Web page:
Scathing court order against PRASA over passenger safety
The passenger rail agency has until end of November to report back on the status of a new tender process for security contracts
- Four years ago the Western Cape High Court put PRASA on terms to provide proper security for rail commuters but the issue has never been resolved.
- The passenger rail agency has now until the end of November to report back on the status of its new tender process for security contracts.
- The Cape High Court said PRASA’s conduct has “left much to be desired”.
Four years after the Western Cape High Court put PRASA on terms to provide proper security for rail commuters, the issue remains unresolved.
Western Cape Acting Judge Michael Bishop has now granted a further supervisory order giving PRASA until the end of November to complete a new tender process for its security contracts and report back to him on its status.
Since Judge President John Hlophe (now suspended) granted an order in 2019, the dispute between PRASA and existing service providers has come before five other judges. Judge Bishop said this had prolonged the resolution of the dispute. He would now retain the file in the hope that the matter “reaches its final destination as soon as possible”.
“I hope this matter will be finalised by the end of this year,” he said.
The case has its roots in a Constitutional Court ruling that Metrorail and the South African Rail Commuter Corporation (the predecessors to PRASA) had a constitutional obligation to ensure the safety of rail commuters. This was at a time when there had been increased incidents of violent crime on Cape Town trains and at stations.
In 2011 PRASA appointed Sechaba Protection Services, Chuma Security Services, Supreme Security Services and the Vusa-Isizwe Security Group (the security company applicants) on one year contracts to assist with the provision of security.
These contracts were kept in place through month-to-month extensions for seven years.
Then in April 2019 PRASA issued a new tender. The security companies all submitted bids. There were delays in the award and the security companies’ contracts were again extended.
Judge Bishop said they believed quite reasonably that their contracts would continue to be renewed until the tender was finalised.
But on 1 November 2019, PRASA gave them only a few hours notice.
The aggrieved companies went to court, arguing that this was not in the public interest because PRASA would not be able to ensure the safety of commuters.
Judge Hlophe ordered that, pending the finalisation of the tender, PRASA must continue using the services of the security companies.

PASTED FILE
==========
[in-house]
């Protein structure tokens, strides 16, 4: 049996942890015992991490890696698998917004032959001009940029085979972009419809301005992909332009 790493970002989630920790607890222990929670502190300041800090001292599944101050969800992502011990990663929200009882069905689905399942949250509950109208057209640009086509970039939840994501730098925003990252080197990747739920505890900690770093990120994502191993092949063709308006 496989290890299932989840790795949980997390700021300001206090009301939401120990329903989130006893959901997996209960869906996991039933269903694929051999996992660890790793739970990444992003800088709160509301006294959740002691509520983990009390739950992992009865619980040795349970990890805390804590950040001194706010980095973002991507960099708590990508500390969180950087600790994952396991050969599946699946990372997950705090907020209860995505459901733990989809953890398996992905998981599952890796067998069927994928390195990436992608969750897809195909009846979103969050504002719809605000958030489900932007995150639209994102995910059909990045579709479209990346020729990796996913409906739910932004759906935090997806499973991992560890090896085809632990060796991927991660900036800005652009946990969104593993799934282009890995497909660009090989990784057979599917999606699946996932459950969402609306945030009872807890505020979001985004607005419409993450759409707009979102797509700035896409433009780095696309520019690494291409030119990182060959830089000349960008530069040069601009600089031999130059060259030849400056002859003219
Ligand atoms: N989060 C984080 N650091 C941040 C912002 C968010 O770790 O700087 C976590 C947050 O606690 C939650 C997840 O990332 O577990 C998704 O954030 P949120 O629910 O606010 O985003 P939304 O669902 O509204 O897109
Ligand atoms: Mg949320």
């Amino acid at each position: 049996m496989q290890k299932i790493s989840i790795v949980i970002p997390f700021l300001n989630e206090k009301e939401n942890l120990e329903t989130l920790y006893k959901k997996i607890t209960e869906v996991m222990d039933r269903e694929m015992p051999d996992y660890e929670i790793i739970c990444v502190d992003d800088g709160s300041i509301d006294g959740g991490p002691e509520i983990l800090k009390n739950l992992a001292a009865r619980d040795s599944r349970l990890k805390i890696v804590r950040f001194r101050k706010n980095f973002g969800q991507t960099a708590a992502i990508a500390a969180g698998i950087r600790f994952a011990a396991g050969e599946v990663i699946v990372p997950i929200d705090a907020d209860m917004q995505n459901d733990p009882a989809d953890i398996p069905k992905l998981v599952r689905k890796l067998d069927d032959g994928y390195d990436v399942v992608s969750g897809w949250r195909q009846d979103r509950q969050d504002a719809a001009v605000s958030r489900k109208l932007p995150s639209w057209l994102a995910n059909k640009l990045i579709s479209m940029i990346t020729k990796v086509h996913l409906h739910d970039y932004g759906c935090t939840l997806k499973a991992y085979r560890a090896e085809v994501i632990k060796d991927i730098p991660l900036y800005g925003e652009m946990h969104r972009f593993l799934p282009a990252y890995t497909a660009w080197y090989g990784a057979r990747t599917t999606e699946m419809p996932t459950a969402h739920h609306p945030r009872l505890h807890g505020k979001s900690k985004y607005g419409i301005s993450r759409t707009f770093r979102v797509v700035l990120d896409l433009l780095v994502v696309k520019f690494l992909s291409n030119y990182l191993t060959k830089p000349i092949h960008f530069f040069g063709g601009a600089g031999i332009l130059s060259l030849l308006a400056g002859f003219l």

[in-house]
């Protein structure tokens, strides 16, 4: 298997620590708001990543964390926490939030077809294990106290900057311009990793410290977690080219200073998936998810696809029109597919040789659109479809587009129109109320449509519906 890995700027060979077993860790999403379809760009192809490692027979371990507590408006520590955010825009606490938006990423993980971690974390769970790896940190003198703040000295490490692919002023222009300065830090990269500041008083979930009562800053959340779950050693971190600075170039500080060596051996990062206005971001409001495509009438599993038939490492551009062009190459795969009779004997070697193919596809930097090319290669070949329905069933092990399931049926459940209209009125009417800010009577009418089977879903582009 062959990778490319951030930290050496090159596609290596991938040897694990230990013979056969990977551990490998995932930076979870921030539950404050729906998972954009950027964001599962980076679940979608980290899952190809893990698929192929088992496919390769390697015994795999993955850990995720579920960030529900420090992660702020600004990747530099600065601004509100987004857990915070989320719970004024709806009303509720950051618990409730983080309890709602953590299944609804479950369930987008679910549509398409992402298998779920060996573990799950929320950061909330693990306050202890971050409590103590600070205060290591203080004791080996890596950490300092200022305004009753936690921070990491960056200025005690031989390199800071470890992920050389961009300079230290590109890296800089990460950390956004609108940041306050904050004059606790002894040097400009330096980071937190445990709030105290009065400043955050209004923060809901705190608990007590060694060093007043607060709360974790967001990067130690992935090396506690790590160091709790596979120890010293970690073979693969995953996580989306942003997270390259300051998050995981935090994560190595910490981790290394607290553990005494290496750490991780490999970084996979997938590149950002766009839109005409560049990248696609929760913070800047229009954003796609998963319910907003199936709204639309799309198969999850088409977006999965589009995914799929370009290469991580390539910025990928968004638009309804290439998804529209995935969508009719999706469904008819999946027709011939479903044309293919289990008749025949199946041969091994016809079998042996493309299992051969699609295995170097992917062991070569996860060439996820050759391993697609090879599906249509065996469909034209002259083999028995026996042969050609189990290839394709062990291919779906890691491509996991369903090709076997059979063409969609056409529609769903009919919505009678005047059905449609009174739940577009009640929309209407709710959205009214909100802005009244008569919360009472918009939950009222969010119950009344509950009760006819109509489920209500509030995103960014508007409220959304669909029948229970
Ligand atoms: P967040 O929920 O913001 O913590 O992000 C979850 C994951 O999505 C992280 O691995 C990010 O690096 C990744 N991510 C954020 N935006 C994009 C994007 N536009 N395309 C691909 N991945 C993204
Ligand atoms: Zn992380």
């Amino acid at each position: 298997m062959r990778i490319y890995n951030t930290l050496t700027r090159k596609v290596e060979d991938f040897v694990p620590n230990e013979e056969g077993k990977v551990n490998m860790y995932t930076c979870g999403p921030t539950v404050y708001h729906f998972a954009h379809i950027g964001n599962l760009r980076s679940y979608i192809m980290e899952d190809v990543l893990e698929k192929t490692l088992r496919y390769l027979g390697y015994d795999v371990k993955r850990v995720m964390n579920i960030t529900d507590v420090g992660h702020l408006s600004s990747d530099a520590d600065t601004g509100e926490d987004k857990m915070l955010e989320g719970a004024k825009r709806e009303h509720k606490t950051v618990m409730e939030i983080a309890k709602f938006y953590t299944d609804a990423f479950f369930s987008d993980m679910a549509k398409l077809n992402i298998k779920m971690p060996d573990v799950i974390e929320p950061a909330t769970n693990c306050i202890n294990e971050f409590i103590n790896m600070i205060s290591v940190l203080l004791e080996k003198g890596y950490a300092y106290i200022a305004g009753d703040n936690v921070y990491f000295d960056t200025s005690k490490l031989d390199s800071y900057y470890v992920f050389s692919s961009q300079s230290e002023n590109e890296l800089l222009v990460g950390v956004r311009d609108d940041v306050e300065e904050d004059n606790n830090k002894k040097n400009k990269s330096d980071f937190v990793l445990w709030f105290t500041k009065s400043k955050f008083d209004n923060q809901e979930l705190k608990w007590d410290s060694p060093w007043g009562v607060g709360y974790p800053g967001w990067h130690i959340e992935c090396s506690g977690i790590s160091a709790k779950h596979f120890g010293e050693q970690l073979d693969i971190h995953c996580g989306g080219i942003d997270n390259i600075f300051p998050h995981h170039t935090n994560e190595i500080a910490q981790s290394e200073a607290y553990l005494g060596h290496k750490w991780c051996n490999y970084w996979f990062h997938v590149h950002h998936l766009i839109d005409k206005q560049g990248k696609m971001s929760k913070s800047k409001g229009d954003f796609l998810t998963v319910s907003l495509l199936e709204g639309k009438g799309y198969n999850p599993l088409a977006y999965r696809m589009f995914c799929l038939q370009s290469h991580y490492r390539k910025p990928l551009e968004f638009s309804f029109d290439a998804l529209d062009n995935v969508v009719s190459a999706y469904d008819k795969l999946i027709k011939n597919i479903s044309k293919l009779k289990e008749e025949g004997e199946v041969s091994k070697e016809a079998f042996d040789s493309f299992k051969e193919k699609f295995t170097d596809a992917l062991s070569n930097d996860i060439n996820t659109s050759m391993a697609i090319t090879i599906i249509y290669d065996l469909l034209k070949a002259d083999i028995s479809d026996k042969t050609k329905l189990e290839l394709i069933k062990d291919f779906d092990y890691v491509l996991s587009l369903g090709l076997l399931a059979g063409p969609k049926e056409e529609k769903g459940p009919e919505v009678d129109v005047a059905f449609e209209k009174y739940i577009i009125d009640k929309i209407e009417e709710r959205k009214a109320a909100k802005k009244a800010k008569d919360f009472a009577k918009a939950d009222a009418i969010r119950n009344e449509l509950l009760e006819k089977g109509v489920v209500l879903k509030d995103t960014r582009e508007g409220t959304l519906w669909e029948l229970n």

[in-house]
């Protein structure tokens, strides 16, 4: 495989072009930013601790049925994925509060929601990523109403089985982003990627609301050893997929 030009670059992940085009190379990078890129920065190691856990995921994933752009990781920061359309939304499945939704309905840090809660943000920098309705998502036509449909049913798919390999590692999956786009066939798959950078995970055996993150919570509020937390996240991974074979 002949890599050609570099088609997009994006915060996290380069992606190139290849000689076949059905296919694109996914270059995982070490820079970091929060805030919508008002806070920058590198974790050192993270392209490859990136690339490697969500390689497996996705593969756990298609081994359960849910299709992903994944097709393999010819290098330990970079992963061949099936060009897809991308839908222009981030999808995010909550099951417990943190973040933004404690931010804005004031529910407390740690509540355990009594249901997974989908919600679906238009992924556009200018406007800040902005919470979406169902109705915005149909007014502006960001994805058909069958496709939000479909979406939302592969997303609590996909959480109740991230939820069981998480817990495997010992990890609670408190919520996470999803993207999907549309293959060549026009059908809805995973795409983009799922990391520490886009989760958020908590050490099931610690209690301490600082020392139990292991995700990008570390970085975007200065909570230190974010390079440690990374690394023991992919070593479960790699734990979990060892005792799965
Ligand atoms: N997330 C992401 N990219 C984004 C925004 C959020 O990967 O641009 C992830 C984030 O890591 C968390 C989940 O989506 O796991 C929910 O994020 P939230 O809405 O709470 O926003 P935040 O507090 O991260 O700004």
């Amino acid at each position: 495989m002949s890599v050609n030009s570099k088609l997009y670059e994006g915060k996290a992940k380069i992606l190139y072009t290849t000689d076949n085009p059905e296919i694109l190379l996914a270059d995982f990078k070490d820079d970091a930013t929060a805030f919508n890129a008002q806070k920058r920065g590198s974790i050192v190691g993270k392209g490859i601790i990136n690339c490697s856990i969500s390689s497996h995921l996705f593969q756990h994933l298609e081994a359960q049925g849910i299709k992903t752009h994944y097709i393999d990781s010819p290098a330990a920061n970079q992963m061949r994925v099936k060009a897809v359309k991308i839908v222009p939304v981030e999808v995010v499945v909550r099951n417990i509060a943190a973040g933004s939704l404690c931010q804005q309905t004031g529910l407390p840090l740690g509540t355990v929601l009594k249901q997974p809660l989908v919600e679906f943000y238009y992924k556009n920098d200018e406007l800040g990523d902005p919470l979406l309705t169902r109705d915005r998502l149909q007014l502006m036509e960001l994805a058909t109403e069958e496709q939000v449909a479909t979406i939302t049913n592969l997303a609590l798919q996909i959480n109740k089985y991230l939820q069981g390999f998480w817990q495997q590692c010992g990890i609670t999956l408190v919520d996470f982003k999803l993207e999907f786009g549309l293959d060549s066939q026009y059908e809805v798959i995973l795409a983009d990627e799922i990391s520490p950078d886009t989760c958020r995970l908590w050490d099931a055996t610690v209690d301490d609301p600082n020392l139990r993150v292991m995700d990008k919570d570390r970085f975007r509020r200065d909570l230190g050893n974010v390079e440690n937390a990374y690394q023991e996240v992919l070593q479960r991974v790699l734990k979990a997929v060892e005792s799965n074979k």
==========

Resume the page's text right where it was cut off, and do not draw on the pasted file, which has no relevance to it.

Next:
He also ordered PRASA to report back to the court within 30 days, giving details of the progress of the tender and the details of a safety contingency plan, approved by the Railway Safety Regulator.
PRASA, however, didn’t file that report on time. It also cancelled the tender.
While it continued to employ the security companies, at times it did not pay them, resulting in further court skirmishes.
In one, in July 2020, PRASA finally filed the report, giving excuses for the delay.
The bottom line was that while PRASA had done substantial planning to improve its security, it conceded it could not, at that stage, replace the security companies.
Judge Bishop, in his judgment handed down on 1 November, said “things went quiet”, until PRASA filed the application before him in June this year for a “discharge” of Hlophe’s supervisory order.
It wanted to terminate the security contracts on 60 days notice.
PRASA said it had now complied with the supervisory order and it was about to put out a new tender.
It had received approval from the Regulator, it claimed.
The security companies strongly opposed this, arguing that the application was premature and commuters safety was again at risk.
The judge said that during argument PRASA had accepted that court supervision was necessary until the 2023 tender was finalised, and that the security companies services would be retained until then.
“This concession was well-made,” the judge said, noting that it was ultimately common cause that PRASA had not satisfied the conditions of the supervisory order.
He said this was a constitutional matter. The justification for the supervisory order was not, primarily, the service providers’ commercial interests, but commuters’ constitutional rights.
Supervision was often a far more effective means to ensure compliance in constitutional cases.
However, in this matter it had failed, largely because it had been handled by too many different judges over the years and because compliance was in the hands of the “self-interested” security companies who had no incentive in forcing their own replacement.
Judge Bishop said while PRASA’s conduct “left much to be desired”, he could not find that it had breached its constitutional obligations.
He said, however, that it had approached the court prematurely.
He ordered PRASA to file reports on the status of the 2023 tender by the end of November, along with documents confirming the approval of the Railway Safety Regulator.
The security companies have until mid-December to file any affidavits in response to this. Judge Bishop said he would keep the file and, once all the affidavits were in, he would consider whether or not to terminate the supervision order.
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